It is well established that dietary protein supply can influence the peri-parturient breakdown of immunity to nematode parasites but there is no information on the importance of exposure to nematode larvae during pregnancy for this response. We investigated this by exposing housed pregnant sheep, scanned as carrying two lambs, to a vaccinating infection with a trickle mixed infection of Teladorsagia circumcincta and Trichostrongylus colubriformis larvae (L3) or to no infection during weeks − 9 to − 4 relative to parturition. At the beginning of week − 3 all sheep were treated with anthelmintic to remove any vaccinating worm burden and from week − 2 to week +6 received a trickle challenge infection with the same nematodes. Within each vaccinating treatment there were two nutritional treatments (no. = 20 per subgroup) designed to provide 1.5 or 1.0 and 1.3 or 0.8 of metabolisable protein (MP) requirement during pregnancy and lactation, respectively. Five ewes were necropsied during weeks +1 and +3 to measure worm burdens and mucosal inflammatory cells and the remainder maintained until week +6. Serum levels of total, IgA and IgE antibodies against L3 antigen of each nematode were measured.
Scanning errors and lamb losses resulted in some ewes carrying and/or rearing only one lamb. Numbers of lambs reared was therefore introduced as a treatment effect. Vaccinating infection delayed the peri-parturient rise in faecal egg count (FEC) by an average of 2 weeks but its effect on FEC during the first 6 weeks of lactation was smaller and less persistent than that of dietary MP supply and single- v. twin-suckling.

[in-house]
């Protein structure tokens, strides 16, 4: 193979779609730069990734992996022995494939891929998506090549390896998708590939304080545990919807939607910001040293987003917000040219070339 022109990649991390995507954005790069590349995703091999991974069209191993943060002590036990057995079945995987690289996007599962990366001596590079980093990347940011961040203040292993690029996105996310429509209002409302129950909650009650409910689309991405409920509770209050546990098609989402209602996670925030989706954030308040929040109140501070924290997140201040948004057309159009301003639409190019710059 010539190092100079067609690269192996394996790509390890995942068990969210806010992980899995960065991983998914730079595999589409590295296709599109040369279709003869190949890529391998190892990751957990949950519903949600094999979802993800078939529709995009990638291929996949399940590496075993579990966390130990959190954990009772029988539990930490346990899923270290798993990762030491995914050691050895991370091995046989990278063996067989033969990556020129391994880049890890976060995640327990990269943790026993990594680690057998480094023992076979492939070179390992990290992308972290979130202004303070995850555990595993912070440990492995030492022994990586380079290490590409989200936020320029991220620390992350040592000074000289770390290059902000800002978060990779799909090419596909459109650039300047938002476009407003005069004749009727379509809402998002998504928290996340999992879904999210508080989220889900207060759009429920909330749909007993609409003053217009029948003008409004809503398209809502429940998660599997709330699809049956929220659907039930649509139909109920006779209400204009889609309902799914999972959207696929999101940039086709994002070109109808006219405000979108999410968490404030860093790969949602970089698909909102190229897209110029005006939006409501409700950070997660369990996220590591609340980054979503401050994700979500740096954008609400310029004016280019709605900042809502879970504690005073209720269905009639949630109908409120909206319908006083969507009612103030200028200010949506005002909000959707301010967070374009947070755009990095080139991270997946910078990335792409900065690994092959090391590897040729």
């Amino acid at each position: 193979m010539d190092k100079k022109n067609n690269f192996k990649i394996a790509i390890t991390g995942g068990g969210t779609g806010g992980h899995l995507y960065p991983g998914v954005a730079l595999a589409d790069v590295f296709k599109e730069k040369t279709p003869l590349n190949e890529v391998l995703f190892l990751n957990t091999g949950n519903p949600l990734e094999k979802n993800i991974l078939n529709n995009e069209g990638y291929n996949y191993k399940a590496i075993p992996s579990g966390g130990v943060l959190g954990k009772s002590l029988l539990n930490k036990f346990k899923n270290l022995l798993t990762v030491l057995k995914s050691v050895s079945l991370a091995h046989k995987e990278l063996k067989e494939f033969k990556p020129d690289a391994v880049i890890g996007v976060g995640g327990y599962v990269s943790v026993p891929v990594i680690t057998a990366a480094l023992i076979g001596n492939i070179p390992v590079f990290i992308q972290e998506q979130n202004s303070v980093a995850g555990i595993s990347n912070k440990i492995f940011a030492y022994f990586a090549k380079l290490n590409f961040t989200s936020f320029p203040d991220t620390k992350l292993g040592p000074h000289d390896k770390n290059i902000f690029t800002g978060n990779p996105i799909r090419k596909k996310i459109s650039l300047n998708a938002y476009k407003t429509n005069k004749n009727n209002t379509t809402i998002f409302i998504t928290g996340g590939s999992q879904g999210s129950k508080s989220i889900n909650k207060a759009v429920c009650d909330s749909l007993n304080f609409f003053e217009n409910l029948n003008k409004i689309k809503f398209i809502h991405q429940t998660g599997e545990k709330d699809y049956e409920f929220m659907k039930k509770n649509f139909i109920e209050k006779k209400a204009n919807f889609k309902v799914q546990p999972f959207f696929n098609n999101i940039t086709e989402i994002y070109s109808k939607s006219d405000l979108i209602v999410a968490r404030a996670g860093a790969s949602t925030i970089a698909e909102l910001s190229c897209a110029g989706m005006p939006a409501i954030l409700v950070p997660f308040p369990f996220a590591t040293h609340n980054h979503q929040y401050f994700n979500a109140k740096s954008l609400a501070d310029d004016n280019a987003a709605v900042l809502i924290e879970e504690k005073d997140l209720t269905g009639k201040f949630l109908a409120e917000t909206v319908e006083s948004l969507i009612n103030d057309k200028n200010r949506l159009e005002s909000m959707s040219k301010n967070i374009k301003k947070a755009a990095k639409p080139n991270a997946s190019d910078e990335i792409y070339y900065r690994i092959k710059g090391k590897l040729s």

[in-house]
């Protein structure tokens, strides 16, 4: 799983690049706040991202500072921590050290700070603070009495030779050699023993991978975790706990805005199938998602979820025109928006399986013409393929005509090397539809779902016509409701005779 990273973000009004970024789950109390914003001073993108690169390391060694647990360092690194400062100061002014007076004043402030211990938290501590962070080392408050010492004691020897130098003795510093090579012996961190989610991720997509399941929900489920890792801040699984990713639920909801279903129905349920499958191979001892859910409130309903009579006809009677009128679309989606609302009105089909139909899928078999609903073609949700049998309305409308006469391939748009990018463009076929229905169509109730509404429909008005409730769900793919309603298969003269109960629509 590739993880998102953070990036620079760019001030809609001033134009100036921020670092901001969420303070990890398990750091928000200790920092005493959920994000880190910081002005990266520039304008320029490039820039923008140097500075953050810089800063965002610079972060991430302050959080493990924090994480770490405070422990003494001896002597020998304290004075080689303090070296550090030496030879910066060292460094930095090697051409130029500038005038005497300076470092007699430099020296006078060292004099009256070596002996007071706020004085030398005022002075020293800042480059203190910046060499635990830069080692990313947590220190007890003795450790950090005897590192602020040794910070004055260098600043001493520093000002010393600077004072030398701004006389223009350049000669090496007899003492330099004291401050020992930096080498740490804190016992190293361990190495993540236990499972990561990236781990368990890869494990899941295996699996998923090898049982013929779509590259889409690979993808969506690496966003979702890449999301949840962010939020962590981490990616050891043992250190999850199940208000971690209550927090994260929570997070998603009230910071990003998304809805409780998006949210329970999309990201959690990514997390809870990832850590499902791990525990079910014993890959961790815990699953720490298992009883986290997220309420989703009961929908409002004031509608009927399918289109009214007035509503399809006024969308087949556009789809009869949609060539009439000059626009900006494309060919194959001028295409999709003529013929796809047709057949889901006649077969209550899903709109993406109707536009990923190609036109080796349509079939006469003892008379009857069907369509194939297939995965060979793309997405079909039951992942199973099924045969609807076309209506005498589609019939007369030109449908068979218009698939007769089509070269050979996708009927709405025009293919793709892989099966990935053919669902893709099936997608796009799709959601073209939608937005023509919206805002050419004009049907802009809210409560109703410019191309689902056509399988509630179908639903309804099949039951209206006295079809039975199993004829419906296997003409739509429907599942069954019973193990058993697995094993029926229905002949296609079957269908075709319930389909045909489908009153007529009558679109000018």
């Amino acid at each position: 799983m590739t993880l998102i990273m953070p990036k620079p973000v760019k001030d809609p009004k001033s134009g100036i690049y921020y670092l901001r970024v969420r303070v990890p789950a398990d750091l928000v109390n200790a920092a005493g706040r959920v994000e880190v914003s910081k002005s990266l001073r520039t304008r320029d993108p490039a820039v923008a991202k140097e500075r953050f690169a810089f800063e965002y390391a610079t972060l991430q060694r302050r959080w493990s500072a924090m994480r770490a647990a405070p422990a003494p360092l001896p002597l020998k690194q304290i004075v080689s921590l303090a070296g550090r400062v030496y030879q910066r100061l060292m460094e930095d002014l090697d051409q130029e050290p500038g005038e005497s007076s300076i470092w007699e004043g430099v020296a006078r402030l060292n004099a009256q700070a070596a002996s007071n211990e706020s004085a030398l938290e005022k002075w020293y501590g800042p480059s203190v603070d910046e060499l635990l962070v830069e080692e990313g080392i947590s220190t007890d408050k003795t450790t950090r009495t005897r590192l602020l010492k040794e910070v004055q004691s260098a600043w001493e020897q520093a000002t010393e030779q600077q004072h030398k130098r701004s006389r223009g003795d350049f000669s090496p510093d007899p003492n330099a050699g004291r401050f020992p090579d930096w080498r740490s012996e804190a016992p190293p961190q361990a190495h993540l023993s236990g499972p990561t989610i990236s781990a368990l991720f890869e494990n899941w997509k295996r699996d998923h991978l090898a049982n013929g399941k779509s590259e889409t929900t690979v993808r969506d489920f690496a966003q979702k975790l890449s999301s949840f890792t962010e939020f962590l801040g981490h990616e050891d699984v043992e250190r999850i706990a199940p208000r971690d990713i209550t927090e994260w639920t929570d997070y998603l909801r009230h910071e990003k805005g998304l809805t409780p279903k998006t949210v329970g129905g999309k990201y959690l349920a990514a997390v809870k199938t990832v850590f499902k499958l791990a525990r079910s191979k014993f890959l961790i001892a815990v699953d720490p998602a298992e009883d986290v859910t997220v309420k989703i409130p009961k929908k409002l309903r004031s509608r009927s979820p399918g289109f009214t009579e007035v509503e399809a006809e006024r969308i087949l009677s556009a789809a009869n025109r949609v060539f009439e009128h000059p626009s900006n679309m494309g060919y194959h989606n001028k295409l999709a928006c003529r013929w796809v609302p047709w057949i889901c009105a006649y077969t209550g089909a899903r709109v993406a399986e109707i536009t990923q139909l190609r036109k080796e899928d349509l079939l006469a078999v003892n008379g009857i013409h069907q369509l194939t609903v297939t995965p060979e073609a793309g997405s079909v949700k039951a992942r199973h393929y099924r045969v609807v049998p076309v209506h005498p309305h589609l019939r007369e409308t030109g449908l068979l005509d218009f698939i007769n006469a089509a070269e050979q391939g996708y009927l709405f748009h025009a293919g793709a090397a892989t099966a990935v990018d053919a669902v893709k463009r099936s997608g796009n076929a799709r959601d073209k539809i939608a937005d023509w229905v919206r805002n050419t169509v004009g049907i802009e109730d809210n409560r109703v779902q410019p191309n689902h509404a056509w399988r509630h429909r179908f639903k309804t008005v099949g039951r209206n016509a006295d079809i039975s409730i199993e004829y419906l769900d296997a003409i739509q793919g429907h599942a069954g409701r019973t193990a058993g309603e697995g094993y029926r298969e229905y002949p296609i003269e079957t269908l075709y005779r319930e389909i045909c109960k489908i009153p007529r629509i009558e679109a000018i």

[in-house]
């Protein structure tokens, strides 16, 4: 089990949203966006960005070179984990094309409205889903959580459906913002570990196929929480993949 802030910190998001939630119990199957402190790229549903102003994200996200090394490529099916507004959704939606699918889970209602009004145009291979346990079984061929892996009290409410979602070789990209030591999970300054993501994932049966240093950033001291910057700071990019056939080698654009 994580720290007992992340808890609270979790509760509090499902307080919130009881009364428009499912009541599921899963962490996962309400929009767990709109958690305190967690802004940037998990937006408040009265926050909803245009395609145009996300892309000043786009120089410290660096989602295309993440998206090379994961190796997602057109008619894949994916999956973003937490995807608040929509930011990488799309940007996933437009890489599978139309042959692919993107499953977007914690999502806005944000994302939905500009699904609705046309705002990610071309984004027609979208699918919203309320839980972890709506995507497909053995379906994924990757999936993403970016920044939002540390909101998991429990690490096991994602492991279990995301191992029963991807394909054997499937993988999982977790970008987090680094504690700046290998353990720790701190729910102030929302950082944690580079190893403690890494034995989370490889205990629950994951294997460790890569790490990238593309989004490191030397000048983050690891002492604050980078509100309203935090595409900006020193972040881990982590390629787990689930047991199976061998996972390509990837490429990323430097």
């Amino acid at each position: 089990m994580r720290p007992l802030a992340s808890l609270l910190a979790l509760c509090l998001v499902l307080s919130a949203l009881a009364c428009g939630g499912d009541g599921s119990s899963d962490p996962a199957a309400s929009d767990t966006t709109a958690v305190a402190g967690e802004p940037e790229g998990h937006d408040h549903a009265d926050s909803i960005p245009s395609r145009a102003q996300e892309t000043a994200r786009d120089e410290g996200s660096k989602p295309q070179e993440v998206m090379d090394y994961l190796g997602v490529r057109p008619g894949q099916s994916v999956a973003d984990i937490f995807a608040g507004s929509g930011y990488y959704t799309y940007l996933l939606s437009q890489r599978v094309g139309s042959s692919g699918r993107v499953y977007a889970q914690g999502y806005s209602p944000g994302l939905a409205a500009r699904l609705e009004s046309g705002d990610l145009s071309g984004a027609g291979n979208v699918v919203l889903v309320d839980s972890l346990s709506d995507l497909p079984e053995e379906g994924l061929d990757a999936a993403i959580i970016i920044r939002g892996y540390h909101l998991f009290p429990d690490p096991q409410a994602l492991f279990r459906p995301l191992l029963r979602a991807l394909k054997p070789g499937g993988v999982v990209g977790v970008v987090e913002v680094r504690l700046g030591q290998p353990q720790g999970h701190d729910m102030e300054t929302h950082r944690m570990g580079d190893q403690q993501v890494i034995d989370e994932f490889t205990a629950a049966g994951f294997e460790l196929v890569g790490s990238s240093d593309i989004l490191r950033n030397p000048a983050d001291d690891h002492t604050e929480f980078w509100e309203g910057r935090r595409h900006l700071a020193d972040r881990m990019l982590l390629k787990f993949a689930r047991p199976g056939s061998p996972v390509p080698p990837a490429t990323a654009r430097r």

Populations of both nematodes were lower in association with high MP supply, vaccination and single suckling. These changes were associated with increases in numbers of mucosal mast cells (MMC) as a result of both increased MP supply and vaccination. Evidence for a more rapid return of host ability to limit populations of the abdominal nematode T. circumcincta than of the intestinal nematode T. colubriformis was associated with fewer eosinophils and more globule leucocytes (GL) in abomasal than in intestinal tissue.
None of the serum antibody isotypes was affected by dietary protein supply. Total and IgA antibodies were maintained by a current larval (vaccinating) intake. IgA titres, however, increased progressively during pregnancy, especially in twin-bearing ewes. IgE titres appeared to be sensitive primarily to the reproductive cycle itself, peaking around parturition.
This work supports the conclusion that availability of MP supply influences the recruitment and activity of cells of the immune armoury of the gastro-intestinal tract to nematode parasites. The precise outcome may differ with site and/or nematode species.